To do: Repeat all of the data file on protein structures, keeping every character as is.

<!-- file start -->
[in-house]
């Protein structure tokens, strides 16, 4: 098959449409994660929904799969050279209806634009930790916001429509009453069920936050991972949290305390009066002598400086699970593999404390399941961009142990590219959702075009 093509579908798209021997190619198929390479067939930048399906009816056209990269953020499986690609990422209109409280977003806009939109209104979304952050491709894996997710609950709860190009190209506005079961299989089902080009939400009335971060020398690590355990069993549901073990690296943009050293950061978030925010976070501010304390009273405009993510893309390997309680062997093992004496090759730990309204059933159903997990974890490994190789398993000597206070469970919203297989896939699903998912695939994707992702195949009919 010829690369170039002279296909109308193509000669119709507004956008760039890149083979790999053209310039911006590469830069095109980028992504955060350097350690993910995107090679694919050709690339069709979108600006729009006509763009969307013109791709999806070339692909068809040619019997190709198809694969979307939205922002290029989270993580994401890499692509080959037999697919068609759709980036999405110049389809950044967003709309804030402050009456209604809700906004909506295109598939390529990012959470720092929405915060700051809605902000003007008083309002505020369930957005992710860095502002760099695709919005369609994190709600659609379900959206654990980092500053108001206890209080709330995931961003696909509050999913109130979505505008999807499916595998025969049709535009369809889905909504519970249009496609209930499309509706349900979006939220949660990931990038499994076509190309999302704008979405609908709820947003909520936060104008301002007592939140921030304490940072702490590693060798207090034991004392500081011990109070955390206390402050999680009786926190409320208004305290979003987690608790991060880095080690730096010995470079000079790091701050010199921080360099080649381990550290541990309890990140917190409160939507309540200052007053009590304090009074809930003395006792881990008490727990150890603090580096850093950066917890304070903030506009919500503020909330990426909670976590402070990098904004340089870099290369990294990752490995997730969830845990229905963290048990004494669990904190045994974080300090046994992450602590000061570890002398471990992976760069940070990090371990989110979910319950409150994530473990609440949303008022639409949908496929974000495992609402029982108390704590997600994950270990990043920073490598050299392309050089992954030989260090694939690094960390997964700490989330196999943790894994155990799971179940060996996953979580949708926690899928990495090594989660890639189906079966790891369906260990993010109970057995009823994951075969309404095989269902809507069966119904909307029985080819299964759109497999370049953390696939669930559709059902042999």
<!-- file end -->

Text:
[in-house]
């Protein structure tokens, strides 16, 4: 098959449409994660929904799969050279209806634009930790916001429509009453069920936050991972949290305390009066002598400086699970593999404390399941961009142990590219959702075009 093509579908798209021997190619198929390479067939930048399906009816056209990269953020499986690609990422209109409280977003806009939109209104979304952050491709894996997710609950709860190009190209506005079961299989089902080009939400009335971060020398690590355990069993549901073990690296943009050293950061978030925010976070501010304390009273405009993510893309390997309680062997093992004496090759730990309204059933159903997990974890490994190789398993000597206070469970919203297989896939699903998912695939994707992702195949009919 010829690369170039002279296909109308193509000669119709507004956008760039890149083979790999053209310039911006590469830069095109980028992504955060350097350690993910995107090679694919050709690339069709979108600006729009006509763009969307013109791709999806070339692909068809040619019997190709198809694969979307939205922002290029989270993580994401890499692509080959037999697919068609759709980036999405110049389809950044967003709309804030402050009456209604809700906004909506295109598939390529990012959470720092929405915060700051809605902000003007008083309002505020369930957005992710860095502002760099695709919005369609994190709600659609379900959206654990980092500053108001206890209080709330995931961003696909509050999913109130979505505008999807499916595998025969049709535009369809889905909504519970249009496609209930499309509706349900979006939220949660990931990038499994076509190309999302704008979405609908709820947003909520936060104008301002007592939140921030304490940072702490590693060798207090034991004392500081011990109070955390206390402050999680009786926190409320208004305290979003987690608790991060880095080690730096010995470079000079790091701050010199921080360099080649381990550290541990309890990140917190409160939507309540200052007053009590304090009074809930003395006792881990008490727990150890603090580096850093950066917890304070903030506009919500503020909330990426909670976590402070990098904004340089870099290369990294990752490995997730969830845990229905963290048990004494669990904190045994974080300090046994992450602590000061570890002398471990992976760069940070990090371990989110979910319950409150994530473990609440949303008022639409949908496929974000495992609402029982108390704590997600994950270990990043920073490598050299392309050089992954030989260090694939690094960390997964700490989330196999943790894994155990799971179940060996996953979580949708926690899928990495090594989660890639189906079966790891369906260990993010109970057995009823994951075969309404095989269902809507069966119904909307029985080819299964759109497999370049953390696939669930559709059902042999």